Regulation- sounds like a buzz phrase, but it is basically a person's ability to keep themselves in an alert and calm state while attending to the environment around them. It is the foundation of all cognitive thinking and learning, as depicted in the diagram below. Without the foundation of regulation, we cannot engage any higher-order thinking in the tree trunk or the branches above.
So why do we hear about regulation or, more to the point, dysregulation in children that are attending speech therapy? Well, for one, children with neurodivergence have different brain wiring, which makes it challenging to maintain regulation. Other children find it hard to maintain emotional regulation because they experience continual frustration at not being able to be understood.
But dysregulation is not isolated to children with additional needs. It isn't even isolated to children. We as adults often experience more frequent periods of overwhelm at this time of year due to the additional demands on our time, exhaustion, and expectations that we and society place upon ourselves.
We are not immune from having difficulties accessing our higher levels of cognition once we reach a state of dysregulation. To complete tasks that comprise the trunk or tree branches, first, we must be regulated as well. Easier said than done, hey.
Dr. Stanley Greenspan was a neurodevelopmental psychologist who created the therapy DIRFloortime. DIR stands for:
Developmental capacities (which cognitive functions do we possess),
Individual differences (our emotional, sensory, and motor differences) and
Relationships (how we attune to significant others around us to help build our cognitive skills as we grow our brain through purposeful connections).
Floortime is the name used to describe child lead play where they engage with a significant other in 20 minutes to promote growth in the child's developmental capacities while considering their differences.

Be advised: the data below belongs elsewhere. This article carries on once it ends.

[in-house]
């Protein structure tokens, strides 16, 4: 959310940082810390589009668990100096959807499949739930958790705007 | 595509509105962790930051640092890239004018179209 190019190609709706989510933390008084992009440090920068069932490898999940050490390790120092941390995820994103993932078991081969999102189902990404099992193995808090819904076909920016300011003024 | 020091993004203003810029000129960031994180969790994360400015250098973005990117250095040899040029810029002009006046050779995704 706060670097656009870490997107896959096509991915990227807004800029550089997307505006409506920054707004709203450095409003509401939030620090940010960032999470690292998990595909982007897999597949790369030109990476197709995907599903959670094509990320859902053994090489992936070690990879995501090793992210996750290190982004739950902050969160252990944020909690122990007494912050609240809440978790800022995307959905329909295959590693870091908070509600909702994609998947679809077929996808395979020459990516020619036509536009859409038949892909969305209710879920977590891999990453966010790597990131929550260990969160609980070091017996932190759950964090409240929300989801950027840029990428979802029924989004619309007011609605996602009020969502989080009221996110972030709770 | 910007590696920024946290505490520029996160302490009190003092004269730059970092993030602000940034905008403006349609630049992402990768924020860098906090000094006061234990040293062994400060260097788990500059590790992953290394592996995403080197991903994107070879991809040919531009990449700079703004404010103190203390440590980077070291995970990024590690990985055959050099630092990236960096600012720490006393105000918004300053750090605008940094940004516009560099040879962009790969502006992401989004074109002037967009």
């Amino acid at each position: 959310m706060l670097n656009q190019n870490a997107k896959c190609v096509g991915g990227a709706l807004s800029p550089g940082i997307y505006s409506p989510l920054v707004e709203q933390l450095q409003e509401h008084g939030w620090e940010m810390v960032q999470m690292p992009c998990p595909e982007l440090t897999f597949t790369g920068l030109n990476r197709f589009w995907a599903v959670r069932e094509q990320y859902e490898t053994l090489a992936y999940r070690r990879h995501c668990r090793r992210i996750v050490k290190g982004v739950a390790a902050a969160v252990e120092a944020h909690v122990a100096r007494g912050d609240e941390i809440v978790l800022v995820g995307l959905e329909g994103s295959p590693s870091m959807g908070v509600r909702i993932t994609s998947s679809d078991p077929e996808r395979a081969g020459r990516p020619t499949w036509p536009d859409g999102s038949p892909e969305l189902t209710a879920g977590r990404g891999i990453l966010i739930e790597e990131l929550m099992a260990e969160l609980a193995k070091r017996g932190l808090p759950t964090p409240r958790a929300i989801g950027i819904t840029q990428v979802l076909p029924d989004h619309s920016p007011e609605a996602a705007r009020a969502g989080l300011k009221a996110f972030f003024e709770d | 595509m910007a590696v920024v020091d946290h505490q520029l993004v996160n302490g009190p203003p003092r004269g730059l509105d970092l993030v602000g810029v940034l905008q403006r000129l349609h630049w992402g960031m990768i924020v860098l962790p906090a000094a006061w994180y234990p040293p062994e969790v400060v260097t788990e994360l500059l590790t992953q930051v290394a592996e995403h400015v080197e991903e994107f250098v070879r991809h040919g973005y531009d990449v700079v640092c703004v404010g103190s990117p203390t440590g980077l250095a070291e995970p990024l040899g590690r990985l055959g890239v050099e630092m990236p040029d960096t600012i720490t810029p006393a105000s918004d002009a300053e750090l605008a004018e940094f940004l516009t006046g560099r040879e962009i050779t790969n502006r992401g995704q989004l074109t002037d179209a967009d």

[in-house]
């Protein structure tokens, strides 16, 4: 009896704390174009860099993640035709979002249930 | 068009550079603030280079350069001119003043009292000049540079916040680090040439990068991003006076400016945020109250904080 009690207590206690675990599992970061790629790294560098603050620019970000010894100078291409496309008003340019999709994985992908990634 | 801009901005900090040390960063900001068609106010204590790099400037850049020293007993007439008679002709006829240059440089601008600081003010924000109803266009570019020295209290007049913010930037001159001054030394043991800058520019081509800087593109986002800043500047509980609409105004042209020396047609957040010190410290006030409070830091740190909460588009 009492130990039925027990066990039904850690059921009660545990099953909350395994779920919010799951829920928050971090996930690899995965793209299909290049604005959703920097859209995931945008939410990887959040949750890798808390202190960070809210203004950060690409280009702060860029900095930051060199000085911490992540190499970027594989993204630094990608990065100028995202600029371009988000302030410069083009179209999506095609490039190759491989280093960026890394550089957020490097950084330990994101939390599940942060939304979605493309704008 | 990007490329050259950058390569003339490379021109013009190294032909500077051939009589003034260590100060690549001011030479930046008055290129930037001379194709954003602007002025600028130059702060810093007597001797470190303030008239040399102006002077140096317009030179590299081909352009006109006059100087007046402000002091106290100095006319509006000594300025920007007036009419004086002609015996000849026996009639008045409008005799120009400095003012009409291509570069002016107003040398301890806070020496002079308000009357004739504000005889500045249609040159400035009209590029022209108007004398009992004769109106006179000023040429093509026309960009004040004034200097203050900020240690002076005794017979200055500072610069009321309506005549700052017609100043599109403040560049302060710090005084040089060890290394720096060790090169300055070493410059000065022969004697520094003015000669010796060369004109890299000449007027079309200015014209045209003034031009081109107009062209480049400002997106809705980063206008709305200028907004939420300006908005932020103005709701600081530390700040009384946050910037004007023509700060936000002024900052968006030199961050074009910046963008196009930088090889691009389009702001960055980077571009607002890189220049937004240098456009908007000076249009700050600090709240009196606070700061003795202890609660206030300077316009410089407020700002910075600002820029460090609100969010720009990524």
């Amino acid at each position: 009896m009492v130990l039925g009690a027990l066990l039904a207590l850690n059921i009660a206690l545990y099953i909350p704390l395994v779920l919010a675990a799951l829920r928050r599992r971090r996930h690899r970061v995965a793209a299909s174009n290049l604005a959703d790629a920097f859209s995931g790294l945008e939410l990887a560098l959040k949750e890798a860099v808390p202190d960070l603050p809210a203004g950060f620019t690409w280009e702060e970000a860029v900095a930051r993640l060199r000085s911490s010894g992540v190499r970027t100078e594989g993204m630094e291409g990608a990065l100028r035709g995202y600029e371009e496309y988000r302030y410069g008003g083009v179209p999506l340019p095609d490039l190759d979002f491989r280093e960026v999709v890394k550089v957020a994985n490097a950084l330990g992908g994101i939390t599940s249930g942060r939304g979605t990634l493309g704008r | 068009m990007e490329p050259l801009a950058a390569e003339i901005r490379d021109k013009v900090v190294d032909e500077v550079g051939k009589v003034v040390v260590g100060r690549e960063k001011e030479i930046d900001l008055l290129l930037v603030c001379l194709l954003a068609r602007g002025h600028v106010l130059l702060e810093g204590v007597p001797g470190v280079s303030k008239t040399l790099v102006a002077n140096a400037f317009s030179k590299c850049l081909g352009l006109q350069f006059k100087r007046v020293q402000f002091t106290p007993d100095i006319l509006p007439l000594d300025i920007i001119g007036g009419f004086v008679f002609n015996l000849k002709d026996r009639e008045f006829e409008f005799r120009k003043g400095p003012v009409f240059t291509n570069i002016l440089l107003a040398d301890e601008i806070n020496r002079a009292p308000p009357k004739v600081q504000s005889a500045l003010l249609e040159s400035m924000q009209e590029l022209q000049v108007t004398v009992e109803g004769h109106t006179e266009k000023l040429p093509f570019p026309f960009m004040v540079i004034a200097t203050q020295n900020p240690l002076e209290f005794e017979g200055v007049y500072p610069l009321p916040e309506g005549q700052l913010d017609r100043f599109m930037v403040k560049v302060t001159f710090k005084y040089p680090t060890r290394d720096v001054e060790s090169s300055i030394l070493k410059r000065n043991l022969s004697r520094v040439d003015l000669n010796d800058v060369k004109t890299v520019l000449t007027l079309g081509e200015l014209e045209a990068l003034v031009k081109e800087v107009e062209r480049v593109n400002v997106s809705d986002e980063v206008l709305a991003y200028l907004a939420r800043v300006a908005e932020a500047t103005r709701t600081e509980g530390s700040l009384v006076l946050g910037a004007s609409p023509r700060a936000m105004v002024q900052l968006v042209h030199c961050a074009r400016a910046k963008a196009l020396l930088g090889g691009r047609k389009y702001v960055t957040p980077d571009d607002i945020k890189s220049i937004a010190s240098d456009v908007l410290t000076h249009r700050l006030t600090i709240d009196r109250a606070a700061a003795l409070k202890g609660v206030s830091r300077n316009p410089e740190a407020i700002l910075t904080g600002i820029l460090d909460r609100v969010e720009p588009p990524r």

I will use this approach as a model to describe how we can help build regulation skills in our children and the problems that I see (and am guilty of myself as a parent) at this time of year.
Let's start with developmental capacities. Despite general age guidelines for when a child typically acquires each cognitive skill, it does not mean that just because a child is four, they can think logically. We need to look at our children individually and see where they fit in the scale of cognitive growth! Why? We must consider the expectations we place on a child to see if these are achievable. We cannot expect children who cannot problem-solve, to resolve a conflict with a sibling on their own! We cannot expect a child who struggles with regulation to engage and communicate efficiently, as regulation underpins these later developing capacities.
Functional Emotional Developmental Capacities
I know that with more family about this time of year, outside forces influence how we respond to our children, but please remember, you know your child best. Try to avoid listening to external forces with their ill-fitting advice and feel confident that keeping your child regulated throughout Christmas allows them to learn new skills and grow their brain.
After we have set up some boundaries and expectations based on where a child is functioning, we need to consider their differences. We all have individual sensory profiles. Some of these include how tired the child is and how well they eat, if their bowel movements are consistent, and their sensory profile. Some people love Christmas and its sensory onslaught (Me Me Me). Others hate it and respond by running away (flight), melting down or thrashing out (fight), or simply going to their internal happy place (freeze). To help our kids maintain their regulation, think about what sensations they are over-responsive to and try to limit these. Then consider sensory responses that they are under-responsive to and find ways to build these into their day to help them stay regulated. Some families may be familiar with their child's sensory needs if they engage in Occupational Therapy. However, others may not be. For those who would like more information, please see the information at the end to help guide your thinking.
It is also worth considering your own sensory profile while considering your child's. I am under-responsive to tactile and proprioceptive input hence my need to move my body each day and have things to fidget with when I have to sit for an extended time. I make sure that I build these into my days all year round, but especially when the demands on me are high, to maintain my regulation and offer my children the best version of myself.